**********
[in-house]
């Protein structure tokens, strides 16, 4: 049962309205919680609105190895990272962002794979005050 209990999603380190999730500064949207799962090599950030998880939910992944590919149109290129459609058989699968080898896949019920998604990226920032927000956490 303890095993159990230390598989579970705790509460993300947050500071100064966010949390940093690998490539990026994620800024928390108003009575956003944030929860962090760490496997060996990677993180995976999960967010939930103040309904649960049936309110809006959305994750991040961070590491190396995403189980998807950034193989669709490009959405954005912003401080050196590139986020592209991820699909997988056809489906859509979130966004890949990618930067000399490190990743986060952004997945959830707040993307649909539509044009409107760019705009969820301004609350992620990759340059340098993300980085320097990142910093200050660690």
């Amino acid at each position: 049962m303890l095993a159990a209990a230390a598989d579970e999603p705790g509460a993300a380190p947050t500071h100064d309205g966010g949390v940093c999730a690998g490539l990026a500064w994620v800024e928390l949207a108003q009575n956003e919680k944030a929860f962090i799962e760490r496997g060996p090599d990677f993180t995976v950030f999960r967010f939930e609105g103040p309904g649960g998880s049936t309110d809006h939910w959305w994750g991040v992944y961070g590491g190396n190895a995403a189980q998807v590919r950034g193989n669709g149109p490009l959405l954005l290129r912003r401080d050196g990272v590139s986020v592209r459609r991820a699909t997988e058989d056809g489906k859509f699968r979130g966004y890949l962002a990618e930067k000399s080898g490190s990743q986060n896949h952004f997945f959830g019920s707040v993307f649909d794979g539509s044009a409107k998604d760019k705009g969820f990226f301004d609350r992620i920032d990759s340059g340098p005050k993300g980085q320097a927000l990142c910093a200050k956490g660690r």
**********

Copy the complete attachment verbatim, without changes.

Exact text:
[in-house]
């Protein structure tokens, strides 16, 4: 049962309205919680609105190895990272962002794979005050 209990999603380190999730500064949207799962090599950030998880939910992944590919149109290129459609058989699968080898896949019920998604990226920032927000956490 303890095993159990230390598989579970705790509460993300947050500071100064966010949390940093690998490539990026994620800024928390108003009575956003944030929860962090760490496997060996990677993180995976999960967010939930103040309904649960049936309110809006959305994750991040961070590491190396995403189980998807950034193989669709490009959405954005912003401080050196590139986020592209991820699909997988056809489906859509979130966004890949990618930067000399490190990743986060952004997945959830707040993307649909539509044009409107760019705009969820301004609350992620990759340059340098993300980085320097990142910093200050660690």
């Amino acid at each position: 049962m303890l095993a159990a209990a230390a598989d579970e999603p705790g509460a993300a380190p947050t500071h100064d309205g966010g949390v940093c999730a690998g490539l990026a500064w994620v800024e928390l949207a108003q009575n956003e919680k944030a929860f962090i799962e760490r496997g060996p090599d990677f993180t995976v950030f999960r967010f939930e609105g103040p309904g649960g998880s049936t309110d809006h939910w959305w994750g991040v992944y961070g590491g190396n190895a995403a189980q998807v590919r950034g193989n669709g149109p490009l959405l954005l290129r912003r401080d050196g990272v590139s986020v592209r459609r991820a699909t997988e058989d056809g489906k859509f699968r979130g966004y890949l962002a990618e930067k000399s080898g490190s990743q986060n896949h952004f997945f959830g019920s707040v993307f649909d794979g539509s044009a409107k998604d760019k705009g969820f990226f301004d609350r992620i920032d990759s340059g340098p005050k993300g980085q320097a927000l990142c910093a200050k956490g660690r």